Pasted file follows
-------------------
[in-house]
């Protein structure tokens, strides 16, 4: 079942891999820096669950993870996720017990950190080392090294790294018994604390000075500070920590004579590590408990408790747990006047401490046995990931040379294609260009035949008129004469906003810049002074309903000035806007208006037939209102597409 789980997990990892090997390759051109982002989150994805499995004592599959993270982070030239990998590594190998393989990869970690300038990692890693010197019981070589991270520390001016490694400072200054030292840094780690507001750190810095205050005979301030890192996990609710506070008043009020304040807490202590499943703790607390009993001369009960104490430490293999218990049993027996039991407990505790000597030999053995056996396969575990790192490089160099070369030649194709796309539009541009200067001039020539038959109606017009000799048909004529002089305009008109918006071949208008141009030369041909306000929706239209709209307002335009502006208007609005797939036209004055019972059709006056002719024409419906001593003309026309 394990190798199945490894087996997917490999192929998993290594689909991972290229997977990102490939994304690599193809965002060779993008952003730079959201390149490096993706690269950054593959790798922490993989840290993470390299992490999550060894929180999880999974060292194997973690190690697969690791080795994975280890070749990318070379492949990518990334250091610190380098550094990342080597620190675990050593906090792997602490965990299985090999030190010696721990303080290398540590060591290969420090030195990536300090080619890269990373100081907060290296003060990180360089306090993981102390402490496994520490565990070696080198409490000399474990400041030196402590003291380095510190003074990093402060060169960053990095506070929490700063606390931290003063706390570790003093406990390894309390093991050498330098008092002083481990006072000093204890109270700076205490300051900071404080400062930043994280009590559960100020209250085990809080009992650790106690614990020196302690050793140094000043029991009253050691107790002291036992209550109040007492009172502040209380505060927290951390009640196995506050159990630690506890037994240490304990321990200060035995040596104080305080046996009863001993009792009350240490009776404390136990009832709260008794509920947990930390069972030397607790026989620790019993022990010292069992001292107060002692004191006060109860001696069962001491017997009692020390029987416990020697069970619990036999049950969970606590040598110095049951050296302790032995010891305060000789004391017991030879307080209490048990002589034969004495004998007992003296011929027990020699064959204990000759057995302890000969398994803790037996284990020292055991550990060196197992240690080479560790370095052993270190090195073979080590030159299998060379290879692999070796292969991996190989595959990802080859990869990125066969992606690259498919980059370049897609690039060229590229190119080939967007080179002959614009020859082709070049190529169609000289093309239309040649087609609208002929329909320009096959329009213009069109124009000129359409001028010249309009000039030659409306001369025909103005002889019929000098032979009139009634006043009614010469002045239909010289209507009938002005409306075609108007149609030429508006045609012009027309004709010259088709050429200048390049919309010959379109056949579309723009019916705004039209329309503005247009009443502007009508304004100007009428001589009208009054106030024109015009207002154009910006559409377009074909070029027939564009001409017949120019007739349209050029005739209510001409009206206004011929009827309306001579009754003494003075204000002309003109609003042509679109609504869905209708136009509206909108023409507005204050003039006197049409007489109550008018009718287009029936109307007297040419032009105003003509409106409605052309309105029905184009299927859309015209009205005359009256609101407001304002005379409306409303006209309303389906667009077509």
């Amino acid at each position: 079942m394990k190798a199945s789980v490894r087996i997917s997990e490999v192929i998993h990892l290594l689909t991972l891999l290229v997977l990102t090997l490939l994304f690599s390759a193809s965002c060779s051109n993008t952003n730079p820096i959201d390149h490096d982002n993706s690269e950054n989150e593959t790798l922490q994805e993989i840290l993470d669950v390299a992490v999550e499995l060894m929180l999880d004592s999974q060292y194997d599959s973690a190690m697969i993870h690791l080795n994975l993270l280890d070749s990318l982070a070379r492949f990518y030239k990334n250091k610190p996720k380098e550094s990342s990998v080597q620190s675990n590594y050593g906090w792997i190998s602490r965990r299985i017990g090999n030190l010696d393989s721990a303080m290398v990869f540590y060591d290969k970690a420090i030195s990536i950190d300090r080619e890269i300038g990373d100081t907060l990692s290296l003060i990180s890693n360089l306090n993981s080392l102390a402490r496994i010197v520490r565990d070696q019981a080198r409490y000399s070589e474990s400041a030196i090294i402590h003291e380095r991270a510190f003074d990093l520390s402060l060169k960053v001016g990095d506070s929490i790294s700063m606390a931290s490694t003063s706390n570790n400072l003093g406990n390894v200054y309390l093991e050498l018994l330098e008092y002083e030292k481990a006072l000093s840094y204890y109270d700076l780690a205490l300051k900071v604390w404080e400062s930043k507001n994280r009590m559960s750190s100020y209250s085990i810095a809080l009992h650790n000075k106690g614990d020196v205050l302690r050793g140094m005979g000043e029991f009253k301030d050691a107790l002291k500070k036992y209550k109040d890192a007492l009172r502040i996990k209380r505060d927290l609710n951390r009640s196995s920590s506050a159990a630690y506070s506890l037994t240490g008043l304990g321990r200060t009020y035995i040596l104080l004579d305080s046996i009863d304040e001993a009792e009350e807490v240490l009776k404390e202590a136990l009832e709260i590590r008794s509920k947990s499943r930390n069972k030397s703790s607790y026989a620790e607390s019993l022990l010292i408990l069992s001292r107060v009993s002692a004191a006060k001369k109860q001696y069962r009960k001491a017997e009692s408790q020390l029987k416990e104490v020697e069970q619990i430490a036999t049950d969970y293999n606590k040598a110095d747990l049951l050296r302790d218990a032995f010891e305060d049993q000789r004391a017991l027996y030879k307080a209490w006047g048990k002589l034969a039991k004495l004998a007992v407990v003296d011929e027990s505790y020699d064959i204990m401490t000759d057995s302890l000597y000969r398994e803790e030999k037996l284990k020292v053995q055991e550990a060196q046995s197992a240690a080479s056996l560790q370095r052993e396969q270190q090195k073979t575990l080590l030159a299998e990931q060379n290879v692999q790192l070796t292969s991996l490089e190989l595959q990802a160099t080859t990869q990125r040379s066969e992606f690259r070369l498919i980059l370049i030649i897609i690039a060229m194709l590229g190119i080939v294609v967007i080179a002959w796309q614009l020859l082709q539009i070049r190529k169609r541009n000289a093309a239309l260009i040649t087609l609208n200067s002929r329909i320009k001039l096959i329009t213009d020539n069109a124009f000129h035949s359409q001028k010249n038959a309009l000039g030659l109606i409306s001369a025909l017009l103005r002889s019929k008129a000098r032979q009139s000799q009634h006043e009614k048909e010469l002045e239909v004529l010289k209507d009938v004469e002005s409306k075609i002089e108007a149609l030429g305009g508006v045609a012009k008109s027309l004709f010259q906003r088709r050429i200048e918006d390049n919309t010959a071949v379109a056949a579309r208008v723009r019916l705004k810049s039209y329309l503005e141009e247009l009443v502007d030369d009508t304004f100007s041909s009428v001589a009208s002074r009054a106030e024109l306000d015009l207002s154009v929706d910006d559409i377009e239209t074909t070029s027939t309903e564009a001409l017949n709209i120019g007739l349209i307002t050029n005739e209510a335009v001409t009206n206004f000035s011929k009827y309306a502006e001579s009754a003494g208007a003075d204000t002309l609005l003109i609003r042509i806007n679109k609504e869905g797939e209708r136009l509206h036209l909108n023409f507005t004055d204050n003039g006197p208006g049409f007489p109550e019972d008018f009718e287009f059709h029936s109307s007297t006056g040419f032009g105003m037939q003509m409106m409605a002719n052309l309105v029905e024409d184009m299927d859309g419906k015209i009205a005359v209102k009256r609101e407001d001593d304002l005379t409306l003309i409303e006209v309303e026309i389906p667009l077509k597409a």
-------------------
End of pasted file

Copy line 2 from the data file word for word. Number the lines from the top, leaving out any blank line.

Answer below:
């Protein structure tokens, strides 16, 4: 079942891999820096669950993870996720017990950190080392090294790294018994604390000075500070920590004579590590408990408790747990006047401490046995990931040379294609260009035949008129004469906003810049002074309903000035806007208006037939209102597409 789980997990990892090997390759051109982002989150994805499995004592599959993270982070030239990998590594190998393989990869970690300038990692890693010197019981070589991270520390001016490694400072200054030292840094780690507001750190810095205050005979301030890192996990609710506070008043009020304040807490202590499943703790607390009993001369009960104490430490293999218990049993027996039991407990505790000597030999053995056996396969575990790192490089160099070369030649194709796309539009541009200067001039020539038959109606017009000799048909004529002089305009008109918006071949208008141009030369041909306000929706239209709209307002335009502006208007609005797939036209004055019972059709006056002719024409419906001593003309026309 394990190798199945490894087996997917490999192929998993290594689909991972290229997977990102490939994304690599193809965002060779993008952003730079959201390149490096993706690269950054593959790798922490993989840290993470390299992490999550060894929180999880999974060292194997973690190690697969690791080795994975280890070749990318070379492949990518990334250091610190380098550094990342080597620190675990050593906090792997602490965990299985090999030190010696721990303080290398540590060591290969420090030195990536300090080619890269990373100081907060290296003060990180360089306090993981102390402490496994520490565990070696080198409490000399474990400041030196402590003291380095510190003074990093402060060169960053990095506070929490700063606390931290003063706390570790003093406990390894309390093991050498330098008092002083481990006072000093204890109270700076205490300051900071404080400062930043994280009590559960100020209250085990809080009992650790106690614990020196302690050793140094000043029991009253050691107790002291036992209550109040007492009172502040209380505060927290951390009640196995506050159990630690506890037994240490304990321990200060035995040596104080305080046996009863001993009792009350240490009776404390136990009832709260008794509920947990930390069972030397607790026989620790019993022990010292069992001292107060002692004191006060109860001696069962001491017997009692020390029987416990020697069970619990036999049950969970606590040598110095049951050296302790032995010891305060000789004391017991030879307080209490048990002589034969004495004998007992003296011929027990020699064959204990000759057995302890000969398994803790037996284990020292055991550990060196197992240690080479560790370095052993270190090195073979080590030159299998060379290879692999070796292969991996190989595959990802080859990869990125066969992606690259498919980059370049897609690039060229590229190119080939967007080179002959614009020859082709070049190529169609000289093309239309040649087609609208002929329909320009096959329009213009069109124009000129359409001028010249309009000039030659409306001369025909103005002889019929000098032979009139009634006043009614010469002045239909010289209507009938002005409306075609108007149609030429508006045609012009027309004709010259088709050429200048390049919309010959379109056949579309723009019916705004039209329309503005247009009443502007009508304004100007009428001589009208009054106030024109015009207002154009910006559409377009074909070029027939564009001409017949120019007739349209050029005739209510001409009206206004011929009827309306001579009754003494003075204000002309003109609003042509679109609504869905209708136009509206909108023409507005204050003039006197049409007489109550008018009718287009029936109307007297040419032009105003003509409106409605052309309105029905184009299927859309015209009205005359009256609101407001304002005379409306409303006209309303389906667009077509």